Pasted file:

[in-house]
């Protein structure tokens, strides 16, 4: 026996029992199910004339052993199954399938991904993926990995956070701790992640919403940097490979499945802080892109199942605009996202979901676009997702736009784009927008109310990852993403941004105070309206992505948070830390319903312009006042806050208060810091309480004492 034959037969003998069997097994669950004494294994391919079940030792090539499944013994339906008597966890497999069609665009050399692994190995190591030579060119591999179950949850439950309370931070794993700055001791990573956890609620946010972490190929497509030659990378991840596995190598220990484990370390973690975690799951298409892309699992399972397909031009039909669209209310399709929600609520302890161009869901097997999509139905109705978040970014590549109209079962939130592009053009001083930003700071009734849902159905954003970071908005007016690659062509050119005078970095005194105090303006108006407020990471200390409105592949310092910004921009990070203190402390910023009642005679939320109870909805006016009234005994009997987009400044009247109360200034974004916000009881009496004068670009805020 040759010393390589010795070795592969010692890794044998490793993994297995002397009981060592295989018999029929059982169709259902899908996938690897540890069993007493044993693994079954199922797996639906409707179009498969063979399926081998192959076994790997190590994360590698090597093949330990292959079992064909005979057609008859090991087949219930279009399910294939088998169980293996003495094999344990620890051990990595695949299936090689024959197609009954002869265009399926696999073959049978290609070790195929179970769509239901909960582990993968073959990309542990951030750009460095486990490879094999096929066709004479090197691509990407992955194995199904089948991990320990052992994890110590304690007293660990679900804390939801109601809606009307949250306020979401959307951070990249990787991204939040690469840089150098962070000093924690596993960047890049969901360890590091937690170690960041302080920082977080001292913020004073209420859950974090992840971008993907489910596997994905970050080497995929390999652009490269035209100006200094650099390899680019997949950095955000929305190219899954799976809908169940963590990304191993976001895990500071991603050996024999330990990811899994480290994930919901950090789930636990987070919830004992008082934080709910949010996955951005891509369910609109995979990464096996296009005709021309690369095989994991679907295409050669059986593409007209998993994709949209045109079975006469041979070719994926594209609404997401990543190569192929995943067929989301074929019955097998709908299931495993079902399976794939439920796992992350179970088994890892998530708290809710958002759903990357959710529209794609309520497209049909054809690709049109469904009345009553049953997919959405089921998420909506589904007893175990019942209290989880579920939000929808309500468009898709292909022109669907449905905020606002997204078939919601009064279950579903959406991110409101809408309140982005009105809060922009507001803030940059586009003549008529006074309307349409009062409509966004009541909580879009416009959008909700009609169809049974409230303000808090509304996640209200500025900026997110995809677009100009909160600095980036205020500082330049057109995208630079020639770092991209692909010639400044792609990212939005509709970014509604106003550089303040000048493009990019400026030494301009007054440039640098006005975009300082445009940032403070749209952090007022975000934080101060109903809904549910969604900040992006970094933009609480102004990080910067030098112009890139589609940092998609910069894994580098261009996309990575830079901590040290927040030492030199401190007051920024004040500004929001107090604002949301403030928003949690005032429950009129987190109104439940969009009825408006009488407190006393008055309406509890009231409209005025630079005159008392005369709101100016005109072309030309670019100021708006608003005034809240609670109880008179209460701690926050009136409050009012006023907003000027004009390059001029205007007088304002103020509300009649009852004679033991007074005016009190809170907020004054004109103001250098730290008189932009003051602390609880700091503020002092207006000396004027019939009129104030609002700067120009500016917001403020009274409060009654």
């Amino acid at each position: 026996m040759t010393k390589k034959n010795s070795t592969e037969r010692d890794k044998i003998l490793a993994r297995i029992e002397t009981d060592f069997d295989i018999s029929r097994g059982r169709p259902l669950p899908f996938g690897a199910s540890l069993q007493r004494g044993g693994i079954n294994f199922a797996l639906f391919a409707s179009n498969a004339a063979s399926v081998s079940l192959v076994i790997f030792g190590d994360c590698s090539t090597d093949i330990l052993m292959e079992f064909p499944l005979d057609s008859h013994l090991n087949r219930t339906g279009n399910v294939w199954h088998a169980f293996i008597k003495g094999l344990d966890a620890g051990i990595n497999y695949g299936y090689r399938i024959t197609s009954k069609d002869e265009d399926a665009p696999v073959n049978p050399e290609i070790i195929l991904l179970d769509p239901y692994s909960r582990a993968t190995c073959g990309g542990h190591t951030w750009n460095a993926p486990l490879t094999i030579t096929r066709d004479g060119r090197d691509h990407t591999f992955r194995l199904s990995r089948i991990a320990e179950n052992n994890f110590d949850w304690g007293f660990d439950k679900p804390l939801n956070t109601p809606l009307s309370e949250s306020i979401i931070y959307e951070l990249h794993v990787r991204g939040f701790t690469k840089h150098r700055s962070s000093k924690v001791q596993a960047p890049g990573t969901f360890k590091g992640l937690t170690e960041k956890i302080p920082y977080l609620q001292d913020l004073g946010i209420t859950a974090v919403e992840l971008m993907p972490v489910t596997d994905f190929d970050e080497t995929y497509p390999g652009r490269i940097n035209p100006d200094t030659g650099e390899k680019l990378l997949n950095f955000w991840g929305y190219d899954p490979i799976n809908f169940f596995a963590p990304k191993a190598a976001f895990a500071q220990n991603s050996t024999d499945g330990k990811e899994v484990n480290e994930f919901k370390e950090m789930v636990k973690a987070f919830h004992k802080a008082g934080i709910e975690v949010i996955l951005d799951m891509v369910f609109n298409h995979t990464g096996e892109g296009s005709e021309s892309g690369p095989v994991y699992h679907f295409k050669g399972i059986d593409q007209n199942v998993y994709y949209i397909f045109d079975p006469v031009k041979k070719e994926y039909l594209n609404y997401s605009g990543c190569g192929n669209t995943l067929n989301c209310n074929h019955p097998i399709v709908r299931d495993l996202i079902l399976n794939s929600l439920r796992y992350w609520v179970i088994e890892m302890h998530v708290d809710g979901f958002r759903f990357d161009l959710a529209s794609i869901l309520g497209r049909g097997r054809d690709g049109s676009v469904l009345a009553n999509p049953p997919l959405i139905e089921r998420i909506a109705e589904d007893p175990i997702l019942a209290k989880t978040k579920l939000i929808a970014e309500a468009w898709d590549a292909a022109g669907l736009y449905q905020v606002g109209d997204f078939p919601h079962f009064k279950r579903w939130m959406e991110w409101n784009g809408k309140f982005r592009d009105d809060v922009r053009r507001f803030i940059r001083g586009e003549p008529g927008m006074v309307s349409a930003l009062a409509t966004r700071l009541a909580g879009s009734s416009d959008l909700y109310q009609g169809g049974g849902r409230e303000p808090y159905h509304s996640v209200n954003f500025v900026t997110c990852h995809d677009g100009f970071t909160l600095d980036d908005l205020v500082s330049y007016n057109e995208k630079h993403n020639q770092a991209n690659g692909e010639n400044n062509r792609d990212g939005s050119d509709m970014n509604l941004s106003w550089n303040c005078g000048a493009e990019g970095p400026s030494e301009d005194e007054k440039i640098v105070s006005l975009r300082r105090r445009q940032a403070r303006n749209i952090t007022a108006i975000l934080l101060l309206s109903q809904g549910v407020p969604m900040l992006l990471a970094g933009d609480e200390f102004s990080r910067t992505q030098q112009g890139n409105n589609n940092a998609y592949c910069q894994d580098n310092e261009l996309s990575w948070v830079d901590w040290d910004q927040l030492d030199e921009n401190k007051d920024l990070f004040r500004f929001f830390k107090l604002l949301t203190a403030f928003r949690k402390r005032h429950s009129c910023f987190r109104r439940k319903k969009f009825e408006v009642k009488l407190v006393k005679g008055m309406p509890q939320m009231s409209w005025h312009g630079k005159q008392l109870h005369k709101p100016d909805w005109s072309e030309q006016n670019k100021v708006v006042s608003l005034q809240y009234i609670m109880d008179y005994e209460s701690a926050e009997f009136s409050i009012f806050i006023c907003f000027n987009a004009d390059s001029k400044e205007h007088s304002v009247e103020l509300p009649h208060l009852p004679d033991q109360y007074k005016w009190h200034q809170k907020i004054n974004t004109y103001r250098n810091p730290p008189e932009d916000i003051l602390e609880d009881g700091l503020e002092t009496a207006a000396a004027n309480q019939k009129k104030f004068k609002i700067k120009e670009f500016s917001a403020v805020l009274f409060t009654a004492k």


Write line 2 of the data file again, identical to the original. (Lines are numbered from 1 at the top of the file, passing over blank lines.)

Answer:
């Protein structure tokens, strides 16, 4: 026996029992199910004339052993199954399938991904993926990995956070701790992640919403940097490979499945802080892109199942605009996202979901676009997702736009784009927008109310990852993403941004105070309206992505948070830390319903312009006042806050208060810091309480004492 034959037969003998069997097994669950004494294994391919079940030792090539499944013994339906008597966890497999069609665009050399692994190995190591030579060119591999179950949850439950309370931070794993700055001791990573956890609620946010972490190929497509030659990378991840596995190598220990484990370390973690975690799951298409892309699992399972397909031009039909669209209310399709929600609520302890161009869901097997999509139905109705978040970014590549109209079962939130592009053009001083930003700071009734849902159905954003970071908005007016690659062509050119005078970095005194105090303006108006407020990471200390409105592949310092910004921009990070203190402390910023009642005679939320109870909805006016009234005994009997987009400044009247109360200034974004916000009881009496004068670009805020 040759010393390589010795070795592969010692890794044998490793993994297995002397009981060592295989018999029929059982169709259902899908996938690897540890069993007493044993693994079954199922797996639906409707179009498969063979399926081998192959076994790997190590994360590698090597093949330990292959079992064909005979057609008859090991087949219930279009399910294939088998169980293996003495094999344990620890051990990595695949299936090689024959197609009954002869265009399926696999073959049978290609070790195929179970769509239901909960582990993968073959990309542990951030750009460095486990490879094999096929066709004479090197691509990407992955194995199904089948991990320990052992994890110590304690007293660990679900804390939801109601809606009307949250306020979401959307951070990249990787991204939040690469840089150098962070000093924690596993960047890049969901360890590091937690170690960041302080920082977080001292913020004073209420859950974090992840971008993907489910596997994905970050080497995929390999652009490269035209100006200094650099390899680019997949950095955000929305190219899954799976809908169940963590990304191993976001895990500071991603050996024999330990990811899994480290994930919901950090789930636990987070919830004992008082934080709910949010996955951005891509369910609109995979990464096996296009005709021309690369095989994991679907295409050669059986593409007209998993994709949209045109079975006469041979070719994926594209609404997401990543190569192929995943067929989301074929019955097998709908299931495993079902399976794939439920796992992350179970088994890892998530708290809710958002759903990357959710529209794609309520497209049909054809690709049109469904009345009553049953997919959405089921998420909506589904007893175990019942209290989880579920939000929808309500468009898709292909022109669907449905905020606002997204078939919601009064279950579903959406991110409101809408309140982005009105809060922009507001803030940059586009003549008529006074309307349409009062409509966004009541909580879009416009959008909700009609169809049974409230303000808090509304996640209200500025900026997110995809677009100009909160600095980036205020500082330049057109995208630079020639770092991209692909010639400044792609990212939005509709970014509604106003550089303040000048493009990019400026030494301009007054440039640098006005975009300082445009940032403070749209952090007022975000934080101060109903809904549910969604900040992006970094933009609480102004990080910067030098112009890139589609940092998609910069894994580098261009996309990575830079901590040290927040030492030199401190007051920024004040500004929001107090604002949301403030928003949690005032429950009129987190109104439940969009009825408006009488407190006393008055309406509890009231409209005025630079005159008392005369709101100016005109072309030309670019100021708006608003005034809240609670109880008179209460701690926050009136409050009012006023907003000027004009390059001029205007007088304002103020509300009649009852004679033991007074005016009190809170907020004054004109103001250098730290008189932009003051602390609880700091503020002092207006000396004027019939009129104030609002700067120009500016917001403020009274409060009654």